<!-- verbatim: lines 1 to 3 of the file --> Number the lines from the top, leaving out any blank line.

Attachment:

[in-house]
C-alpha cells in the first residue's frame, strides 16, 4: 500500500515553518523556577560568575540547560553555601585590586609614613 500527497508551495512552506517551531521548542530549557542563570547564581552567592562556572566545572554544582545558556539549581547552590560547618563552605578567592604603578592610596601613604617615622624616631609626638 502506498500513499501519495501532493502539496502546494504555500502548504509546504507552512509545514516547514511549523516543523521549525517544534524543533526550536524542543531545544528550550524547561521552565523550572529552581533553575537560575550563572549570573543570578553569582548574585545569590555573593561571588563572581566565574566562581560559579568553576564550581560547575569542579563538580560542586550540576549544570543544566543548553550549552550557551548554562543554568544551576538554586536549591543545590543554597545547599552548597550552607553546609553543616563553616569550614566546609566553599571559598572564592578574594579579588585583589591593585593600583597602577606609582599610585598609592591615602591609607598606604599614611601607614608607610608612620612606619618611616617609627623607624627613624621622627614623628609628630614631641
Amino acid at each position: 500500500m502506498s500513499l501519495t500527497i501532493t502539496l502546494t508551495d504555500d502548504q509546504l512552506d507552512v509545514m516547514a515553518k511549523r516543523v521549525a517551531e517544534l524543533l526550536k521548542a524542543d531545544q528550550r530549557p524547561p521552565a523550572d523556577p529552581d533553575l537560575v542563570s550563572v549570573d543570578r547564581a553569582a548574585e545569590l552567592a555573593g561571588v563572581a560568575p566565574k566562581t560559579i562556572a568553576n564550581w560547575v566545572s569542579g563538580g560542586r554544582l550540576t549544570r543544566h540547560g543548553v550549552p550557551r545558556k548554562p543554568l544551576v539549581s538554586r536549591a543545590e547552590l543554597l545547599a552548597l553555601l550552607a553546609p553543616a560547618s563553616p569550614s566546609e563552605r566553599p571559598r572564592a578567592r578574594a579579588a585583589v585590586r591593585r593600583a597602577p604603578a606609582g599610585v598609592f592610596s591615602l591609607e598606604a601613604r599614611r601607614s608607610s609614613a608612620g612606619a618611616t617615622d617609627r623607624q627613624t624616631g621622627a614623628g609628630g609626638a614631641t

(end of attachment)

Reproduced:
[in-house]
C-alpha cells in the first residue's frame, strides 16, 4: 500500500515553518523556577560568575540547560553555601585590586609614613 500527497508551495512552506517551531521548542530549557542563570547564581552567592562556572566545572554544582545558556539549581547552590560547618563552605578567592604603578592610596601613604617615622624616631609626638 502506498500513499501519495501532493502539496502546494504555500502548504509546504507552512509545514516547514511549523516543523521549525517544534524543533526550536524542543531545544528550550524547561521552565523550572529552581533553575537560575550563572549570573543570578553569582548574585545569590555573593561571588563572581566565574566562581560559579568553576564550581560547575569542579563538580560542586550540576549544570543544566543548553550549552550557551548554562543554568544551576538554586536549591543545590543554597545547599552548597550552607553546609553543616563553616569550614566546609566553599571559598572564592578574594579579588585583589591593585593600583597602577606609582599610585598609592591615602591609607598606604599614611601607614608607610608612620612606619618611616617609627623607624627613624621622627614623628609628630614631641
Amino acid at each position: 500500500m502506498s500513499l501519495t500527497i501532493t502539496l502546494t508551495d504555500d502548504q509546504l512552506d507552512v509545514m516547514a515553518k511549523r516543523v521549525a517551531e517544534l524543533l526550536k521548542a524542543d531545544q528550550r530549557p524547561p521552565a523550572d523556577p529552581d533553575l537560575v542563570s550563572v549570573d543570578r547564581a553569582a548574585e545569590l552567592a555573593g561571588v563572581a560568575p566565574k566562581t560559579i562556572a568553576n564550581w560547575v566545572s569542579g563538580g560542586r554544582l550540576t549544570r543544566h540547560g543548553v550549552p550557551r545558556k548554562p543554568l544551576v539549581s538554586r536549591a543545590e547552590l543554597l545547599a552548597l553555601l550552607a553546609p553543616a560547618s563553616p569550614s566546609e563552605r566553599p571559598r572564592a578567592r578574594a579579588a585583589v585590586r591593585r593600583a597602577p604603578a606609582g599610585v598609592f592610596s591615602l591609607e598606604a601613604r599614611r601607614s608607610s609614613a608612620g612606619a618611616t617615622d617609627r623607624q627613624t624616631g621622627a614623628g609628630g609626638a614631641t